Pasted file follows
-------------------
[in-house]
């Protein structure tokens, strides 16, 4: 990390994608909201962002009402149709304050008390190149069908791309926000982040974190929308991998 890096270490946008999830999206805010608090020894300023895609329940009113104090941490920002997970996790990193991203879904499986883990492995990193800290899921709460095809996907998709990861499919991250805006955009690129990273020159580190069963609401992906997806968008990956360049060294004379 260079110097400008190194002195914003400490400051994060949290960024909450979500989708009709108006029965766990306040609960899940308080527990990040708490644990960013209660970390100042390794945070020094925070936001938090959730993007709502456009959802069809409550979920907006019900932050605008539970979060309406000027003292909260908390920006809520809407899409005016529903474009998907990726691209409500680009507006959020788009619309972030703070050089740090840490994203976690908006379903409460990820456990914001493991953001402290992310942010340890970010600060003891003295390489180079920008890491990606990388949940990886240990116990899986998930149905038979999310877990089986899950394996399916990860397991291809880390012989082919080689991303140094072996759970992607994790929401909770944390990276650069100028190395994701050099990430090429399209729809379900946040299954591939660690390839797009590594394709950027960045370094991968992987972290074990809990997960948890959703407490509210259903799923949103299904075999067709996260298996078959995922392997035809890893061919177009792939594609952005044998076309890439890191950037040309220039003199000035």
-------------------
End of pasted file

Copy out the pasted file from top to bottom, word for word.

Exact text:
[in-house]
């Protein structure tokens, strides 16, 4: 990390994608909201962002009402149709304050008390190149069908791309926000982040974190929308991998 890096270490946008999830999206805010608090020894300023895609329940009113104090941490920002997970996790990193991203879904499986883990492995990193800290899921709460095809996907998709990861499919991250805006955009690129990273020159580190069963609401992906997806968008990956360049060294004379 260079110097400008190194002195914003400490400051994060949290960024909450979500989708009709108006029965766990306040609960899940308080527990990040708490644990960013209660970390100042390794945070020094925070936001938090959730993007709502456009959802069809409550979920907006019900932050605008539970979060309406000027003292909260908390920006809520809407899409005016529903474009998907990726691209409500680009507006959020788009619309972030703070050089740090840490994203976690908006379903409460990820456990914001493991953001402290992310942010340890970010600060003891003295390489180079920008890491990606990388949940990886240990116990899986998930149905038979999310877990089986899950394996399916990860397991291809880390012989082919080689991303140094072996759970992607994790929401909770944390990276650069100028190395994701050099990430090429399209729809379900946040299954591939660690390839797009590594394709950027960045370094991968992987972290074990809990997960948890959703407490509210259903799923949103299904075999067709996260298996078959995922392997035809890893061919177009792939594609952005044998076309890439890191950037040309220039003199000035």